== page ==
From 1912, the Roland Garros raid driver was one of the drivers of the Morane-Saulnier manufacturer. At the outbreak of hostilities in 1914, he was not only pilot with combat units of the Military Aviation French (forerunner of the Air Force), but it also ensured his engineering role and driver tests for Morane-Saulnier.Le 1 March 1915, he made the first airplane flight of a kind new: the Type-L.

This device was a parasol monoplane single-engine single-seater fighter. Powered by the all new radial engines of the company Gnome & Rhone, the aircraft mainly differed from other hunters in his arms. Indeed, he boarded a Hotchkiss machine gun with a 7.9mm caliber pulling synchronization through the propeller pitch. The latter have also been redesigned to be more streamlined and reinforced, steel deflectors.

The Type L, also called MS.3 in some French and Belgian units, immediately entered into service in most allied planes. The French Military Aviation and the Royal Flying Corps (forerunner of the RAF) made it early in the month of April 1915 their main fighter, including the destruction of German reconnaissance aircraft but also for traditional hunting.

Lightweight and well powered, Type-L quickly became a formidable opponent for frail hunters Kayser. Unfortunately, on 20 April 1915, only a month and a half after the first flight of the aircraft, the pilot Roland Garros fell into German hands intact with its hunter. Forced to work with the Germans during his captivity, he allowed them to develop the Fokker Eindecker, aircraft-inspired Type-L.

Despite this, Morane-Saulnier delivered more than 600 type-L until January 1916, by the main French fighter between May 1915 and January 1916. Raymond Saulnier decided to share his system with all aircraft manufacturers allies and he sent a copy of his fighter to all manufacturers who made the request. In Britain, it will build the Sopwith 1.1 / 2, the first British fighter to synchronized machine gun.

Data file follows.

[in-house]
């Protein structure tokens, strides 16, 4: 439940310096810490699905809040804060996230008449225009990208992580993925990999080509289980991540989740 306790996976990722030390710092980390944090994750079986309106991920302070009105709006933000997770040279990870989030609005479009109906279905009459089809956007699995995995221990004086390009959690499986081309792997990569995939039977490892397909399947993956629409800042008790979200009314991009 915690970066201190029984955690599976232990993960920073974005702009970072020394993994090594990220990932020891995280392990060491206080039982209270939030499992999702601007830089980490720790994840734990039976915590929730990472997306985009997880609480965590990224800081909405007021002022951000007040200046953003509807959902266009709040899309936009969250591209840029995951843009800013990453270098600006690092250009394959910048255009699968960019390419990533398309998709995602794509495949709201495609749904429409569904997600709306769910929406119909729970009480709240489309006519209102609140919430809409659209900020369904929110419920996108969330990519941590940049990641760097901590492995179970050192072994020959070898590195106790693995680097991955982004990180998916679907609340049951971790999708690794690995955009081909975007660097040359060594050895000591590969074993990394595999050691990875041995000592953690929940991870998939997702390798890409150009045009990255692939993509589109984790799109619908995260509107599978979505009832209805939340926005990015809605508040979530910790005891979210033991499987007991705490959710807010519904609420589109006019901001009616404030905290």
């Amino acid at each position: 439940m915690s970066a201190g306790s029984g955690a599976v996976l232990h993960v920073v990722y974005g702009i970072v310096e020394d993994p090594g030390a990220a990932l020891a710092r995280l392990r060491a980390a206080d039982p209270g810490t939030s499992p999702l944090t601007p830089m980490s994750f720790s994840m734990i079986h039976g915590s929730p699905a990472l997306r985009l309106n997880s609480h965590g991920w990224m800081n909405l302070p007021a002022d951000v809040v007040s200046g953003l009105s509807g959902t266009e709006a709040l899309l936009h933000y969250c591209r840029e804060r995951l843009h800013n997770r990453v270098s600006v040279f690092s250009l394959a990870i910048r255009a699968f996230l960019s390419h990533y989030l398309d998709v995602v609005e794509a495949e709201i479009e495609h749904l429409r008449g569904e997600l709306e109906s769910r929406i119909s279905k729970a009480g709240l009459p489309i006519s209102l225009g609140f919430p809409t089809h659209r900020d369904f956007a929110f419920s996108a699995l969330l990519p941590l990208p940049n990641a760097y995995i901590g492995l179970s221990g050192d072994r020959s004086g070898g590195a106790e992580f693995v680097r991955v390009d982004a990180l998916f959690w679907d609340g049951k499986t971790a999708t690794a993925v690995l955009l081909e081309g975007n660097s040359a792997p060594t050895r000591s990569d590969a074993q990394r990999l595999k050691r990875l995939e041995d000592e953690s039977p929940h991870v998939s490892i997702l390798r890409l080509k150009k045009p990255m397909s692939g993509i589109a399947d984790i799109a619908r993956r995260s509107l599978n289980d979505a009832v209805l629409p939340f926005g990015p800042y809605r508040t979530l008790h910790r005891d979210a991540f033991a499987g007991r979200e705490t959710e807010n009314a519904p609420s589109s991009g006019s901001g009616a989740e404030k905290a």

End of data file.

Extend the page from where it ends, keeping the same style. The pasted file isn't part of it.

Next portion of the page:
July 1, 1915, the France suffers loss in its first air combat Type-L, and fills the attic, he was then shot by a Fokker Eindecker, his cousin "Germanic". In August of 1915, and because of this resemblance, six Type-L were shot by mistake by the French and Belgian DCA, two devices RFC. Therefore, it was decided to put greater roundels on parasol monoplane Morane-Saulnier in order to avoid confusion with Eindecker.

Gradually, the Type-L were withdrawn from frontline service, and when the Armistice of November 11, 1918, less than thirty remained in service with the French Military Aviation, mainly for training missions. The L-Type served, except in France, Belgium, Great Britain, Russia, Romania, but also in Poland or Sweden. The aircraft was built under license in ten copies by Aero in Czechoslovakia.

If it was eclipsed during World War II by Allied fighters of the stars as the Royal Aircraft Factory SE-5 or the SPAD XII, the Type-L does remains a pioneer of military aviation.

Specifications :  

Wingspan 11.20 m
Length: 6,88 m
Height: 3.93 m
Wing area 18,30 m²
Empty weight 385 kg
Loaded weight 655 kg
Engine 9-cylin- der engine Gnome-Rhône with 59 kW (80 hp)
Armament Hotchkiss or Lewis MG 7.7 mm (.303 inch)
Max speed 123 km / h [3]
Climbing time on 1,000m 5 min. 45 sec.
Service Ceilling 4,000 m
Duration 2 hours
Crew 1 pilot, 1 observer